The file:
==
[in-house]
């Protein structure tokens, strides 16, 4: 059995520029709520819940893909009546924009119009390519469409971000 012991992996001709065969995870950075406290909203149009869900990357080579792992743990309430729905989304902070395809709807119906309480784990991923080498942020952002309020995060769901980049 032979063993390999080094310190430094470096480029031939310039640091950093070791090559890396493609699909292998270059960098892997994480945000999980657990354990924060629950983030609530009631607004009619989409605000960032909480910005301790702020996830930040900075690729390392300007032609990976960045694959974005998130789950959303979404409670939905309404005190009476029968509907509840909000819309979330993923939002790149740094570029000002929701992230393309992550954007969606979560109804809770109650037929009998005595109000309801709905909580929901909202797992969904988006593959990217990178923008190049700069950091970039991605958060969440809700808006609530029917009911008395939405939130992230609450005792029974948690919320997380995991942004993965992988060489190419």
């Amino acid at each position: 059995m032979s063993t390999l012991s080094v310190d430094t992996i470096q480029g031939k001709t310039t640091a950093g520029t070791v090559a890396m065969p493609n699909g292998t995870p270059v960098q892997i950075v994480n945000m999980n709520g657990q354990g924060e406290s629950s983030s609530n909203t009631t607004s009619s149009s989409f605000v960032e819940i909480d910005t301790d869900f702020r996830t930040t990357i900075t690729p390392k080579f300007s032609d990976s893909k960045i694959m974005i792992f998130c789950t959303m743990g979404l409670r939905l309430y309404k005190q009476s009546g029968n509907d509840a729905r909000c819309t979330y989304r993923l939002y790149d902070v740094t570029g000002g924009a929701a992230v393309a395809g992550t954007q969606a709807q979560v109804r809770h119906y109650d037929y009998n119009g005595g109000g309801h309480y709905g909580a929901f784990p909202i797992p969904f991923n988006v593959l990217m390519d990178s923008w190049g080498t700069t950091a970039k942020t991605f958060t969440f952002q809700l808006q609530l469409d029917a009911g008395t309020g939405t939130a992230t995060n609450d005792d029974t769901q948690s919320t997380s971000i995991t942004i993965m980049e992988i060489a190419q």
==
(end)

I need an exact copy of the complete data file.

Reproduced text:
[in-house]
């Protein structure tokens, strides 16, 4: 059995520029709520819940893909009546924009119009390519469409971000 012991992996001709065969995870950075406290909203149009869900990357080579792992743990309430729905989304902070395809709807119906309480784990991923080498942020952002309020995060769901980049 032979063993390999080094310190430094470096480029031939310039640091950093070791090559890396493609699909292998270059960098892997994480945000999980657990354990924060629950983030609530009631607004009619989409605000960032909480910005301790702020996830930040900075690729390392300007032609990976960045694959974005998130789950959303979404409670939905309404005190009476029968509907509840909000819309979330993923939002790149740094570029000002929701992230393309992550954007969606979560109804809770109650037929009998005595109000309801709905909580929901909202797992969904988006593959990217990178923008190049700069950091970039991605958060969440809700808006609530029917009911008395939405939130992230609450005792029974948690919320997380995991942004993965992988060489190419």
């Amino acid at each position: 059995m032979s063993t390999l012991s080094v310190d430094t992996i470096q480029g031939k001709t310039t640091a950093g520029t070791v090559a890396m065969p493609n699909g292998t995870p270059v960098q892997i950075v994480n945000m999980n709520g657990q354990g924060e406290s629950s983030s609530n909203t009631t607004s009619s149009s989409f605000v960032e819940i909480d910005t301790d869900f702020r996830t930040t990357i900075t690729p390392k080579f300007s032609d990976s893909k960045i694959m974005i792992f998130c789950t959303m743990g979404l409670r939905l309430y309404k005190q009476s009546g029968n509907d509840a729905r909000c819309t979330y989304r993923l939002y790149d902070v740094t570029g000002g924009a929701a992230v393309a395809g992550t954007q969606a709807q979560v109804r809770h119906y109650d037929y009998n119009g005595g109000g309801h309480y709905g909580a929901f784990p909202i797992p969904f991923n988006v593959l990217m390519d990178s923008w190049g080498t700069t950091a970039k942020t991605f958060t969440f952002q809700l808006q609530l469409d029917a009911g008395t309020g939405t939130a992230t995060n609450d005792d029974t769901q948690s919320t997380s971000i995991t942004i993965m980049e992988i060489a190419q």